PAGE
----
This is a review of “The Spy Chronicles” (not by me, but by our regular contributor Dr Hamid Hussain), a recent book co-authored by two former chiefs of ISI (the Pakistani intelligence agency) and RAW (the Indian intelligence agency). The book has generated some controversy (a lot of it far-fetched and irrational) and the Pakistani author (Retired General Asad Durrani) has been called to GHQ to provide an explanation and has been barred from leaving the country until an enquiry (conducted by a 3 star general) has been conducted.

The review is by Dr Hamid Hussain.

The full title is: Spy Chronicles: RAW, ISI and the Illusion of Peace. A. S. Dulat, Assad Durrani and Aditya Sinha (Delhi: Harper Collins), 2018.

This book is neither a memoir nor an organized attempt to explain a theory. It is essentially a transcript of conversations. It covers India Pakistan relations, Kashmir, Afghanistan and other general regional and international topics. Two informed individuals from rival countries engaged in a candid conversation and some of their views are not fully in line with the official stance of their respective countries.
In view of unresolved issues between India and Pakistan, there have been several international attempts to bring high former officials of both countries together for dialogue. One effort was to bring former intelligence officials of both countries together. This effort called ‘Intel Dialogue’ was organized by the University of Ottawa. Dulat and Durrani met each other during these ‘Track II’ efforts and developed a kind of friendship. Continue reading Review: The Spy Chronicles

Kargil War

This topic comes up every once in a while on twitter, so I am reposting an old post with a few new links and videos added at the end.. The main point is simple: Musharraf and a few of his cronies (Javed Hasan, General Aziz, General Mahmood), without having thought it through, conducted a foolish operation in Kargil that cost hundreds of lives on both sides and set back (perhaps destroyed forever) the chances of peace between India and Pakistan (set in motion by Vajpayee’s historic bus journey to Lahore). The operation was not only a strategic disaster, it was a tactical disaster..

First, some links with details about the operations: Continue reading Kargil War

For “Strategic Reasons”, Did Britain Want Pakistan in 1947?

I got these via an email from an author who apparently wishes to remain anonymous. Since any post about partition gets a lively debate going, I though I would put these up (again, I did not write these points, I am just the messenger 🙂 ):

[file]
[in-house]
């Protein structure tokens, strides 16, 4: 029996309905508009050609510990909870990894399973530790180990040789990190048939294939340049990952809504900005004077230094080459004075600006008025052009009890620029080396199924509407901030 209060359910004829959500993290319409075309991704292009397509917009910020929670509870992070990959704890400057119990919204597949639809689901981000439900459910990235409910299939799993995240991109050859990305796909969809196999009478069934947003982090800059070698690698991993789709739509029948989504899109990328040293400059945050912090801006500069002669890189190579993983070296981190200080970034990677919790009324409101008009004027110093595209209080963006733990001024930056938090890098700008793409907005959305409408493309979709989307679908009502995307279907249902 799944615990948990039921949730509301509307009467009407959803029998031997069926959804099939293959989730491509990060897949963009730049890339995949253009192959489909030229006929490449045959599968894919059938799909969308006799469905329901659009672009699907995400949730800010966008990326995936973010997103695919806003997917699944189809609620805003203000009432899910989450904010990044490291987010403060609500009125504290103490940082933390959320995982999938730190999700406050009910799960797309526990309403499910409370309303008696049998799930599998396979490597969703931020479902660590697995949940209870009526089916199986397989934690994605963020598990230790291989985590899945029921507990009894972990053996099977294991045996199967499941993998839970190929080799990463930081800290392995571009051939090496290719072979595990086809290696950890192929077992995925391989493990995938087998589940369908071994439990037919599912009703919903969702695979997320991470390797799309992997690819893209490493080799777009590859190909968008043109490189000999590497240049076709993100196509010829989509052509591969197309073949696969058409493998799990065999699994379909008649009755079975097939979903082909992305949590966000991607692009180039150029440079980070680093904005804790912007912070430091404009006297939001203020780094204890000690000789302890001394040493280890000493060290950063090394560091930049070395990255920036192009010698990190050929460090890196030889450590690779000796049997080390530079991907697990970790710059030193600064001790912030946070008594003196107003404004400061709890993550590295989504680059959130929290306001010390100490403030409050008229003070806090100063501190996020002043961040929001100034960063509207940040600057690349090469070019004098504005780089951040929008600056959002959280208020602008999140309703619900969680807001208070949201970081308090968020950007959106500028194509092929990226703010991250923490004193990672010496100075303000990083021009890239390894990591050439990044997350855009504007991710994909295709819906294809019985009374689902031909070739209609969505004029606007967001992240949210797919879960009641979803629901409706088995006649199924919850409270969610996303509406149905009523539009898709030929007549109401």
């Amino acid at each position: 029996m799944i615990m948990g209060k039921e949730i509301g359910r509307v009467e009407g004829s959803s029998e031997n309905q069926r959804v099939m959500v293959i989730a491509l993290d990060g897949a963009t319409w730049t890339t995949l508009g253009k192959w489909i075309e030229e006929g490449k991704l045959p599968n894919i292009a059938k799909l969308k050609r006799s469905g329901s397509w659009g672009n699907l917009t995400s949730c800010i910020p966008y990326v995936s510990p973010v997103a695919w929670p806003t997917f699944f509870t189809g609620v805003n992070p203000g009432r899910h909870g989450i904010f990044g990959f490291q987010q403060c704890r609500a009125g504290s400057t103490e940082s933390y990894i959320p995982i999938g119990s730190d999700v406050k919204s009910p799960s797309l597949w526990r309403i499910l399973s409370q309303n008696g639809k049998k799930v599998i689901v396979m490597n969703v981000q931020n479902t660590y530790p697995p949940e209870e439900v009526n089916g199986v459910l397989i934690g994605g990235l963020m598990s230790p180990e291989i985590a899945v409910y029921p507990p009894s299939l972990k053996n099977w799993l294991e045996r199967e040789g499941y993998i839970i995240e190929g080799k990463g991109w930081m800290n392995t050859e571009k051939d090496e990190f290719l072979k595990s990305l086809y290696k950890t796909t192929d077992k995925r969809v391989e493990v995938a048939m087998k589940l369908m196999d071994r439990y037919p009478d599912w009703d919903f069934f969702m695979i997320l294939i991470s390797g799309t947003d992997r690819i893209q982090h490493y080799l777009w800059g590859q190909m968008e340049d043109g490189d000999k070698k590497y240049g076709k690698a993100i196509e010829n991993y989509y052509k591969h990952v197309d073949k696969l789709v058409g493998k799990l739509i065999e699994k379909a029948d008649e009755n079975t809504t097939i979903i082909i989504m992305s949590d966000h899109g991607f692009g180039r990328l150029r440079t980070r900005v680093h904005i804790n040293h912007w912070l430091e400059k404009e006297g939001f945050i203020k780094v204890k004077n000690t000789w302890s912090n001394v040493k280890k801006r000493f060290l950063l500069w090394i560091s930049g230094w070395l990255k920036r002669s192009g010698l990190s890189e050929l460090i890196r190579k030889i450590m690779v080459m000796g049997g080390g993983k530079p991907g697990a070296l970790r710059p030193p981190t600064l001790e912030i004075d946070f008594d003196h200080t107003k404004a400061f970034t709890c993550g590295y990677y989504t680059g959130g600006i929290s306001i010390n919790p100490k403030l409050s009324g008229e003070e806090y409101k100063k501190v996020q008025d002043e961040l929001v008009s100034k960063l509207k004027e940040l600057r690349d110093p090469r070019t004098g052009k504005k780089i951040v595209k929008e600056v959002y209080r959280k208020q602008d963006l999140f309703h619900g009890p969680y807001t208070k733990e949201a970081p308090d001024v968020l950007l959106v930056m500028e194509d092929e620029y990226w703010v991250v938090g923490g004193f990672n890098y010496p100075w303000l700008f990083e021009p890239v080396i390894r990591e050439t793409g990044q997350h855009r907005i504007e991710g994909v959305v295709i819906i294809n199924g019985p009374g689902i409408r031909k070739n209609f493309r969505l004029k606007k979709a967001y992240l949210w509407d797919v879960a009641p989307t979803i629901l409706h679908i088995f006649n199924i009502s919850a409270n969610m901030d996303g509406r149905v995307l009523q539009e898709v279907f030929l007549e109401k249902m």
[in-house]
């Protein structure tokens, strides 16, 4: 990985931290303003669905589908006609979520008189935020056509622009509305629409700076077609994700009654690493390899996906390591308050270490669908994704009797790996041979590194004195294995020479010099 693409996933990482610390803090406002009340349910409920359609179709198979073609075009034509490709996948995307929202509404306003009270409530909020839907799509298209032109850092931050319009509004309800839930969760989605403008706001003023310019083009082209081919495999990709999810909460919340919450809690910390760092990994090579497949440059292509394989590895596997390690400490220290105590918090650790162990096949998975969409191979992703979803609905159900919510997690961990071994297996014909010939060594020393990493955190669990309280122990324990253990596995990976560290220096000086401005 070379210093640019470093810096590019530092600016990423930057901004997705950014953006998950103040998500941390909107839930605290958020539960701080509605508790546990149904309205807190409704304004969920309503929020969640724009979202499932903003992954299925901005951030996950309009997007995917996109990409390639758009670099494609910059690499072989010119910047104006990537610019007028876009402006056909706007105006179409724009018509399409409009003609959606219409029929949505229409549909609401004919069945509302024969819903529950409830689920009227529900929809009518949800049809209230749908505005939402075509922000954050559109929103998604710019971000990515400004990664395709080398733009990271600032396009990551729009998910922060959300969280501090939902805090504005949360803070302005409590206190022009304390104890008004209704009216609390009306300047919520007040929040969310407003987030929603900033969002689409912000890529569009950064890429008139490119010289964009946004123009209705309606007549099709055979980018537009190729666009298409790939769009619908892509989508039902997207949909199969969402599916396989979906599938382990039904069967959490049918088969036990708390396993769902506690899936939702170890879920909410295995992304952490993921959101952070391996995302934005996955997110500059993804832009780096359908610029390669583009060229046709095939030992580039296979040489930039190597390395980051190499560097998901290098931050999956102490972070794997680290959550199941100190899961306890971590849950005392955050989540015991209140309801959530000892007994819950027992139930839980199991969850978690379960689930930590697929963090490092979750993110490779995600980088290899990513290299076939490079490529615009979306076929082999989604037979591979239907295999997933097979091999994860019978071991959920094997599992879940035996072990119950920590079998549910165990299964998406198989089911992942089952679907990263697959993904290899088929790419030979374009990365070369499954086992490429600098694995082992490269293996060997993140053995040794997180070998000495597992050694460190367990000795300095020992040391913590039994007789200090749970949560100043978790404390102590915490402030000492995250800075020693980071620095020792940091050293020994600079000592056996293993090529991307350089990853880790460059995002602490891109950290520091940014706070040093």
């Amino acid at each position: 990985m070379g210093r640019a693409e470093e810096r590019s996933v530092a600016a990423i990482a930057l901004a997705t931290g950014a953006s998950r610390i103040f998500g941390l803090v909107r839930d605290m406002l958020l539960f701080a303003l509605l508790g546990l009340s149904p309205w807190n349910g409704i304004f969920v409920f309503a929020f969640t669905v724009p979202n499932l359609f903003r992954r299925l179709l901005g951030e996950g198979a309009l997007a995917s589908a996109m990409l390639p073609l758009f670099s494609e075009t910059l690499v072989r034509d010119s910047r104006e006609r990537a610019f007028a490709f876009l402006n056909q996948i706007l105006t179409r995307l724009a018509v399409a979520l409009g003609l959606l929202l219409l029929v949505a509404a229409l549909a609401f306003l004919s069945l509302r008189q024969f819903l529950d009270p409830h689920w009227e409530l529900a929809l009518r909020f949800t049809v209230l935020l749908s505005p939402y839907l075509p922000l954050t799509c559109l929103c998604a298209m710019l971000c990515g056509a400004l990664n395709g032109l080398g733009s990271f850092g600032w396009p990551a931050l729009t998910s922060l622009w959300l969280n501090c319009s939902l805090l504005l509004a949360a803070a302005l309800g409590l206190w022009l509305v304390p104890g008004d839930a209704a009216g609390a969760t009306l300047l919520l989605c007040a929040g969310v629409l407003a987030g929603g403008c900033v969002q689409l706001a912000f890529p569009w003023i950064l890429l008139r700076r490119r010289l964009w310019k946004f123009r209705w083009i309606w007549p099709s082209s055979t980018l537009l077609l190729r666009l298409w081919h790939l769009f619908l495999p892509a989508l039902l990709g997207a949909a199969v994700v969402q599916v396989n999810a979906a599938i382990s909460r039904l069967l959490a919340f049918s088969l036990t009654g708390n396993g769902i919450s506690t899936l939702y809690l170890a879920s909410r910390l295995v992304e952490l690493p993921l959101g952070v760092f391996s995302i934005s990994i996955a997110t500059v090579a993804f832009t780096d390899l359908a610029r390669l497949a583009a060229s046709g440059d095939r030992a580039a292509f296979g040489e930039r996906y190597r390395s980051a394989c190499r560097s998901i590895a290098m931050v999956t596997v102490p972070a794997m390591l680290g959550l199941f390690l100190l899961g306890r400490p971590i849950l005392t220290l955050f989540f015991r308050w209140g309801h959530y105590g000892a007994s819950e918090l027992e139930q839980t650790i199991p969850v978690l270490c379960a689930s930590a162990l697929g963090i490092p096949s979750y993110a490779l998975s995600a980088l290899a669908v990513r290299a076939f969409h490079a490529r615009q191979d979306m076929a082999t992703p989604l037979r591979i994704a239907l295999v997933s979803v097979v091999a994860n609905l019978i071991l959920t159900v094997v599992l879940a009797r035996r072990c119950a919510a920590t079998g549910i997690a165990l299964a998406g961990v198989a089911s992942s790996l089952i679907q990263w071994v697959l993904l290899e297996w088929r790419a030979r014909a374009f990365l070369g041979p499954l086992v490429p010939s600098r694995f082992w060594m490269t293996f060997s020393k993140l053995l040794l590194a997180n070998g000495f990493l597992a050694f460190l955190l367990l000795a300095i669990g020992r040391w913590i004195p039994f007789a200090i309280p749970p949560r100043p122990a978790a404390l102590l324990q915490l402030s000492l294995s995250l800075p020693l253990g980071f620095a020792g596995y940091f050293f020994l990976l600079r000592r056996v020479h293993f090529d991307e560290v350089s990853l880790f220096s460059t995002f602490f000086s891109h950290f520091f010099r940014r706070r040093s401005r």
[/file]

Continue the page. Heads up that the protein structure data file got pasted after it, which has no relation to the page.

Continue reading For “Strategic Reasons”, Did Britain Want Pakistan in 1947?

1947-48 Kashmir War

Extracts from Major Amin’s history of the 1947-48 war.

THE 1947-48 Kashmir War

Major Agha Humayun Amin

The war of lost opportunities 
History is made by those who seize fleeting opportunities in the critical time span in any particular situation and relentlessly execute their plans without second thoughts, subduing inner fears, overcoming procrastination and vacillation, and above all by those who are propelled by the burning desire to defeat the enemy rather than any half hearted judiciousness and timidity. Ninety years of loyalism and too much of constitutionalism had however made the Muslims of 1947 slow in taking the initiative and too much obsessed with consequences of every situation.This attitude was excellent as long as the British were the rulers, but not for a crisis situation, in which geography, time and space, alignment of communications and weather temporarily favoured Pakistan, in case initiative and boldness was exercised and simple but audacious plans were executed in the shortest possible time!

Today, it is fashionable to blame the Indians, Mountbatten, Gracey etc as far as the 1947-48 War is concerned. A dispassionate study of the events of 1947-48 clearly proves that victory was closer in 1947 than ever again as far as the Pakistan Army was concerned. Opportunities were lost because very few people who mattered at any level apart from Mr Jinnah, Brigadier Akbar Khan and some  others were really interested in doing anything!
Continue reading 1947-48 Kashmir War

The Civilizational Unity of India